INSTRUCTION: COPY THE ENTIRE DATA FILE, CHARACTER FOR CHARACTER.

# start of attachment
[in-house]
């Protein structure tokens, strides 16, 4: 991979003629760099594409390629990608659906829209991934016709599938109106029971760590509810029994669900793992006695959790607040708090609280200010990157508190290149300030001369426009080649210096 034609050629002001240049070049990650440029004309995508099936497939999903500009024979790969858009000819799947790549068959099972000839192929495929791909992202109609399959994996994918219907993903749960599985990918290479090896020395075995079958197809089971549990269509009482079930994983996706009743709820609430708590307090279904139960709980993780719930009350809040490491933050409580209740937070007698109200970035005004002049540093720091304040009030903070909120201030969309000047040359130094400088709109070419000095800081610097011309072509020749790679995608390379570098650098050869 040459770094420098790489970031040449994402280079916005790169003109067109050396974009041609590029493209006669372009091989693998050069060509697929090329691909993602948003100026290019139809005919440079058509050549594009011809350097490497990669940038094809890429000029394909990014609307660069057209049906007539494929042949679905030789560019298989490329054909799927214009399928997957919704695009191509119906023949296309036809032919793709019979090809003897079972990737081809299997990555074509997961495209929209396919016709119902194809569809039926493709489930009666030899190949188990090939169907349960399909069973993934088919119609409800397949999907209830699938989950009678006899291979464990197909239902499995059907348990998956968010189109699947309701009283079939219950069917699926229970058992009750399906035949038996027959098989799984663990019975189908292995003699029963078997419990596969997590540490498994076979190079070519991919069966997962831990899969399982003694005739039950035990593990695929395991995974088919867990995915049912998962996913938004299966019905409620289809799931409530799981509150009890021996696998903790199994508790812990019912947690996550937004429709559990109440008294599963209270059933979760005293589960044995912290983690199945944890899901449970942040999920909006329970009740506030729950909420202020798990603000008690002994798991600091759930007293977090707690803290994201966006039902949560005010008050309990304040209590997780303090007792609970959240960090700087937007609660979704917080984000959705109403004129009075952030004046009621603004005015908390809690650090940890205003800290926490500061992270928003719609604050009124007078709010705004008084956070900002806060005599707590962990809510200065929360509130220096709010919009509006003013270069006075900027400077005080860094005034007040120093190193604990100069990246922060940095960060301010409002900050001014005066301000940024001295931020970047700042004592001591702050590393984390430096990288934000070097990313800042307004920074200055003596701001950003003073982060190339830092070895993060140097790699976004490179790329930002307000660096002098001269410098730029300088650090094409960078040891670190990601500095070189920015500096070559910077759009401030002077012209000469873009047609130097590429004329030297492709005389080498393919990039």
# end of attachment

[in-house]
């Protein structure tokens, strides 16, 4: 991979003629760099594409390629990608659906829209991934016709599938109106029971760590509810029994669900793992006695959790607040708090609280200010990157508190290149300030001369426009080649210096 034609050629002001240049070049990650440029004309995508099936497939999903500009024979790969858009000819799947790549068959099972000839192929495929791909992202109609399959994996994918219907993903749960599985990918290479090896020395075995079958197809089971549990269509009482079930994983996706009743709820609430708590307090279904139960709980993780719930009350809040490491933050409580209740937070007698109200970035005004002049540093720091304040009030903070909120201030969309000047040359130094400088709109070419000095800081610097011309072509020749790679995608390379570098650098050869 040459770094420098790489970031040449994402280079916005790169003109067109050396974009041609590029493209006669372009091989693998050069060509697929090329691909993602948003100026290019139809005919440079058509050549594009011809350097490497990669940038094809890429000029394909990014609307660069057209049906007539494929042949679905030789560019298989490329054909799927214009399928997957919704695009191509119906023949296309036809032919793709019979090809003897079972990737081809299997990555074509997961495209929209396919016709119902194809569809039926493709489930009666030899190949188990090939169907349960399909069973993934088919119609409800397949999907209830699938989950009678006899291979464990197909239902499995059907348990998956968010189109699947309701009283079939219950069917699926229970058992009750399906035949038996027959098989799984663990019975189908292995003699029963078997419990596969997590540490498994076979190079070519991919069966997962831990899969399982003694005739039950035990593990695929395991995974088919867990995915049912998962996913938004299966019905409620289809799931409530799981509150009890021996696998903790199994508790812990019912947690996550937004429709559990109440008294599963209270059933979760005293589960044995912290983690199945944890899901449970942040999920909006329970009740506030729950909420202020798990603000008690002994798991600091759930007293977090707690803290994201966006039902949560005010008050309990304040209590997780303090007792609970959240960090700087937007609660979704917080984000959705109403004129009075952030004046009621603004005015908390809690650090940890205003800290926490500061992270928003719609604050009124007078709010705004008084956070900002806060005599707590962990809510200065929360509130220096709010919009509006003013270069006075900027400077005080860094005034007040120093190193604990100069990246922060940095960060301010409002900050001014005066301000940024001295931020970047700042004592001591702050590393984390430096990288934000070097990313800042307004920074200055003596701001950003003073982060190339830092070895993060140097790699976004490179790329930002307000660096002098001269410098730029300088650090094409960078040891670190990601500095070189920015500096070559910077759009401030002077012209000469873009047609130097590429004329030297492709005389080498393919990039």